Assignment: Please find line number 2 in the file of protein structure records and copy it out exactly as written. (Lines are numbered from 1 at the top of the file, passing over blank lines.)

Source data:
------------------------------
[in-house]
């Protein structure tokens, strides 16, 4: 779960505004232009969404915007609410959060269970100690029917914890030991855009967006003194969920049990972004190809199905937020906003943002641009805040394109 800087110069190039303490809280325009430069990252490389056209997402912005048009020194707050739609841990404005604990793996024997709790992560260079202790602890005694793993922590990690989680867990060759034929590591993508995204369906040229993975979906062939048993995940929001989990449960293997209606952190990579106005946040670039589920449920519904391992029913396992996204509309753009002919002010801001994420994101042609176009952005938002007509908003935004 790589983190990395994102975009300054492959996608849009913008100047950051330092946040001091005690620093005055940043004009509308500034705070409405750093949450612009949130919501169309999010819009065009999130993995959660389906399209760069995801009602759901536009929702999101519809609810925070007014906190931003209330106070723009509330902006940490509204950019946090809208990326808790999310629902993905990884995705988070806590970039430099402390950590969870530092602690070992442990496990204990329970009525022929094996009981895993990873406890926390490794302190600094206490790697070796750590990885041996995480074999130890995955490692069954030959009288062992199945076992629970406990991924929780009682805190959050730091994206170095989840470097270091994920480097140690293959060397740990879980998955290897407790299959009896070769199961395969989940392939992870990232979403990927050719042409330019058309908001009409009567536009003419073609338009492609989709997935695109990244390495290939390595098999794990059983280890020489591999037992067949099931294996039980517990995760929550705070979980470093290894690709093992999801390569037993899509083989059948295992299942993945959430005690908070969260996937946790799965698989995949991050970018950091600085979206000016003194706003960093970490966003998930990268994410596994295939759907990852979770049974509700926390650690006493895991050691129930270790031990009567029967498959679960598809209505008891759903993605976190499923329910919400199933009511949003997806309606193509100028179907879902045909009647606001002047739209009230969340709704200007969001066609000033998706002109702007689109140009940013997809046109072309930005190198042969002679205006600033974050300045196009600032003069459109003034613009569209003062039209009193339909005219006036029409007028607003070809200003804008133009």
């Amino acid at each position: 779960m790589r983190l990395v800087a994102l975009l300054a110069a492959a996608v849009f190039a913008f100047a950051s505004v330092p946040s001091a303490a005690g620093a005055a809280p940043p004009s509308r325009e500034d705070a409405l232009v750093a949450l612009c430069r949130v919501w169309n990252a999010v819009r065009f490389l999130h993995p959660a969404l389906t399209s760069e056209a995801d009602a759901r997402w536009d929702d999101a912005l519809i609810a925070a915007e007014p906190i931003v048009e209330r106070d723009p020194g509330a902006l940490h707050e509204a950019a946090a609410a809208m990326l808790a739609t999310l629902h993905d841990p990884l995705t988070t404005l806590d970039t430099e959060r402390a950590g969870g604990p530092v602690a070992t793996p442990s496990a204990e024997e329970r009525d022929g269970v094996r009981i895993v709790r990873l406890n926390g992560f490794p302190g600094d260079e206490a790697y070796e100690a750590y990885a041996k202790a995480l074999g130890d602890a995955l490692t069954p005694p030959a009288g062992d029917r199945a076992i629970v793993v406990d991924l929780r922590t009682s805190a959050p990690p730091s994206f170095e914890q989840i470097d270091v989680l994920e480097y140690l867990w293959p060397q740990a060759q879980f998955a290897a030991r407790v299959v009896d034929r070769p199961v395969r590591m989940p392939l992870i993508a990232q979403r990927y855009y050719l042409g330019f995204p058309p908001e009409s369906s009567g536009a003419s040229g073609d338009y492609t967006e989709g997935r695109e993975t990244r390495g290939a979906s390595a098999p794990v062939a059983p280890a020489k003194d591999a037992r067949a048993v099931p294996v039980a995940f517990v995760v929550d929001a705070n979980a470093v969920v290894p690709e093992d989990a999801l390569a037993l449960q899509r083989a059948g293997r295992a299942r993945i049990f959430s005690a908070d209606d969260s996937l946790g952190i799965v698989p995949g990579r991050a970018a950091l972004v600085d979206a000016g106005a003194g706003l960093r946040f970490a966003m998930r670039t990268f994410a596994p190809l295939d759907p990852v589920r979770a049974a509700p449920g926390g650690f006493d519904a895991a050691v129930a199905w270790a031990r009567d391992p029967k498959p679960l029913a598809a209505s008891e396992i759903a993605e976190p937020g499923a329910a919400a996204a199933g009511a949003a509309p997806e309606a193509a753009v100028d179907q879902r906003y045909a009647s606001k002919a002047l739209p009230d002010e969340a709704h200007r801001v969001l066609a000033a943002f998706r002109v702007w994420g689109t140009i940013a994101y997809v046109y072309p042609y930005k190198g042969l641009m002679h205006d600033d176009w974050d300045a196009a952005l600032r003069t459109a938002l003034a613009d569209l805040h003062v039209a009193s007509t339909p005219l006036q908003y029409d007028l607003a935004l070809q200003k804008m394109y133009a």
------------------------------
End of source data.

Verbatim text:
């Protein structure tokens, strides 16, 4: 779960505004232009969404915007609410959060269970100690029917914890030991855009967006003194969920049990972004190809199905937020906003943002641009805040394109 800087110069190039303490809280325009430069990252490389056209997402912005048009020194707050739609841990404005604990793996024997709790992560260079202790602890005694793993922590990690989680867990060759034929590591993508995204369906040229993975979906062939048993995940929001989990449960293997209606952190990579106005946040670039589920449920519904391992029913396992996204509309753009002919002010801001994420994101042609176009952005938002007509908003935004 790589983190990395994102975009300054492959996608849009913008100047950051330092946040001091005690620093005055940043004009509308500034705070409405750093949450612009949130919501169309999010819009065009999130993995959660389906399209760069995801009602759901536009929702999101519809609810925070007014906190931003209330106070723009509330902006940490509204950019946090809208990326808790999310629902993905990884995705988070806590970039430099402390950590969870530092602690070992442990496990204990329970009525022929094996009981895993990873406890926390490794302190600094206490790697070796750590990885041996995480074999130890995955490692069954030959009288062992199945076992629970406990991924929780009682805190959050730091994206170095989840470097270091994920480097140690293959060397740990879980998955290897407790299959009896070769199961395969989940392939992870990232979403990927050719042409330019058309908001009409009567536009003419073609338009492609989709997935695109990244390495290939390595098999794990059983280890020489591999037992067949099931294996039980517990995760929550705070979980470093290894690709093992999801390569037993899509083989059948295992299942993945959430005690908070969260996937946790799965698989995949991050970018950091600085979206000016003194706003960093970490966003998930990268994410596994295939759907990852979770049974509700926390650690006493895991050691129930270790031990009567029967498959679960598809209505008891759903993605976190499923329910919400199933009511949003997806309606193509100028179907879902045909009647606001002047739209009230969340709704200007969001066609000033998706002109702007689109140009940013997809046109072309930005190198042969002679205006600033974050300045196009600032003069459109003034613009569209003062039209009193339909005219006036029409007028607003070809200003804008133009």